Ready to Join?
What is Scouts BSA?
Scouts BSA is a year-round program for youth in fifth grade through high school that provides fun, adventure, learning, challenge, and responsibility to help them become the best version of themselves.
In Scouts BSA, young men and women go places, test themselves, and have one-of-a-kind adventures that can’t be found anywhere else.
For the first time in its 100+ year history, the iconic program of the Boy Scouts of America is open to young women as well as young men, all of whom will have the chance to earn Scouting’s highest rank, Eagle Scout.
Meet Mercedes Matlock
Hear her family’s Scouting story and learn why she’s so excited about Scouts BSA.
Keep Up to Date with the Latest News
Why Scouts BSA?
Why Scouts BSA?
Scouting builds character and instills values for a lifetime
Frequently Asked Questions
Using the same curriculum as the Boy Scouts program, Scouts BSA is scheduled to launch in February 2019, enabling all eligible youth ages 11-17, to earn the Eagle Scout rank. Scouts BSA will be single gender – all girl troops or all boy troops. This unique approach allows the organization to maintain the integrity of the single-gender model while also meeting the needs of today’s families.
The BSA’s decision to offer a program for older girls comes from input we have received from our Scouting families, as well as prospective Scouting families. We understand that families today are busier and more diverse than ever. In fact:
- Most are dual-earners.
- There are more single-parent households than in previous decades.
- Many underserved communities, including fastest-growing Hispanic and Asian communities, prefer to participate in activities as a family.
- And, all families have less free time. More than one-third of parents feel they spend too little free time with their kids, and millennial parents are desperate to spend more time interacting with their kids.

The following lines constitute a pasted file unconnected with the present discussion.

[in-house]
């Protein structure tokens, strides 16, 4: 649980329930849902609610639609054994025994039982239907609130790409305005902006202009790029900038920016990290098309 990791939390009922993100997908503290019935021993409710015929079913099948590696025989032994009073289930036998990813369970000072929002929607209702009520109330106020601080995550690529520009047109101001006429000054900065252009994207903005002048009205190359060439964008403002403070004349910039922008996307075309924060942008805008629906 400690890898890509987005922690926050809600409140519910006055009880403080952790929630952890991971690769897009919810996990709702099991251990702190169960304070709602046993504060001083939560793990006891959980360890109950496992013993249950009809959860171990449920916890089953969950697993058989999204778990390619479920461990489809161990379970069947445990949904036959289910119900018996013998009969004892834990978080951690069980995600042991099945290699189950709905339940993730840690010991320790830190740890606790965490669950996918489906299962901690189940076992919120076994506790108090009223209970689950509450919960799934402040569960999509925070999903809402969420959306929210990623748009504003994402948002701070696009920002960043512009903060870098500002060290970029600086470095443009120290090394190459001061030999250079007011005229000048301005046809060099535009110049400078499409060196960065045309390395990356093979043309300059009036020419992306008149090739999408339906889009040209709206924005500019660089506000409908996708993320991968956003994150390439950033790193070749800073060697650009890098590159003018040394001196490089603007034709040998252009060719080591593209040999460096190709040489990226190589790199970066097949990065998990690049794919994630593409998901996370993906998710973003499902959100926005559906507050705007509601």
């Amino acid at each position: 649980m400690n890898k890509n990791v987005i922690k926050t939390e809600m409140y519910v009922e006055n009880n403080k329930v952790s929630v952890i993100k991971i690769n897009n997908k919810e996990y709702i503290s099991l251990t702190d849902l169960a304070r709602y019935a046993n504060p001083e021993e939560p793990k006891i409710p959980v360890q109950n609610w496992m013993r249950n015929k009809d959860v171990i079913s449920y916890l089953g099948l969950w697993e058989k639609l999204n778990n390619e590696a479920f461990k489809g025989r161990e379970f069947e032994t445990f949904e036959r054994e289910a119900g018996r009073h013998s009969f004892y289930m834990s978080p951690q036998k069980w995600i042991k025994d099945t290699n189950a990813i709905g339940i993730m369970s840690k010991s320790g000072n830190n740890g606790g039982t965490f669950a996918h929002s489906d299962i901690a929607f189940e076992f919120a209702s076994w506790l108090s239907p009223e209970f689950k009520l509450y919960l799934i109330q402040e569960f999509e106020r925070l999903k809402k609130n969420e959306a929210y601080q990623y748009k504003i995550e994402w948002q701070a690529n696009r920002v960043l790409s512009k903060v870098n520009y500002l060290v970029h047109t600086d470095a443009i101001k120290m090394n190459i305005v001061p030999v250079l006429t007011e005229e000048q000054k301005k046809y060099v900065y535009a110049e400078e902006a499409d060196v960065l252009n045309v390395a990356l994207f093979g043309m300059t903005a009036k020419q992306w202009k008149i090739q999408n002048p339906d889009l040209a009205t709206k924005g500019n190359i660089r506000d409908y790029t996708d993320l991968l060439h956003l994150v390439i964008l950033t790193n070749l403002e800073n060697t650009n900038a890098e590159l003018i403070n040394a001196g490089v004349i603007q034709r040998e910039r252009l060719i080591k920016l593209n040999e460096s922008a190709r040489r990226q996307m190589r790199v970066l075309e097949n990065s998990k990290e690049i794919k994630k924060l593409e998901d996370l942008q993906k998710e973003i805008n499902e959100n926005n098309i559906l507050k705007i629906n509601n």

The BSA believes we owe it to families to structure our program offerings in a way that fits into their busy lives to deliver character development and values-based leadership training that Scouting promises.
The Scouts BSA program is not co-ed.
The leadership of the BSA determined that the best way to welcome girls and serve today’s families was to offer a unique model that builds on the proven benefits of our single-gender program, while also providing character and leadership opportunities for both boys and girls.
No. The Boy Scouts of America, in name and as an organization, has stood for character development and values-based leadership training for more than 108 years. It is, unequivocally, one of the most recognized, respected, and valuable brands on the planet. Therefore, while we have expanded the reach of our programs among today’s youth and their families, our name remains the same, and our brand will continue to be a source of pride that we will protect and foster as we look to extend the reach of our promise to more families.
No. Our existing programs are relevant for young men and women. After all, the values of Scouting as outlined in the Scout Law – trustworthy, loyal, helpful, friendly, courteous, kind, obedient, cheerful, thrifty, brave, clean and reverent – are relevant and important values for both young men and young women.
All uniforms continue to be reviewed and adjusted to meet participant needs. While the fit and styling may be a bit different, the uniforms will remain fundamentally the same.
Just as today, they will be called Scouts. For example, “I’m in Scouts BSA, so I am a Scout.”
Since all single-gender troops will run the same Scouting program, earn the same merit badges and achieve the same ranks, it became clear that there should be one program name.
Yes. All members of Scouts BSA will be eligible to earn merit badges.
Yes. Young women will have the opportunity to earn the Eagle Scout rank by meeting the same criteria and achievements as young men.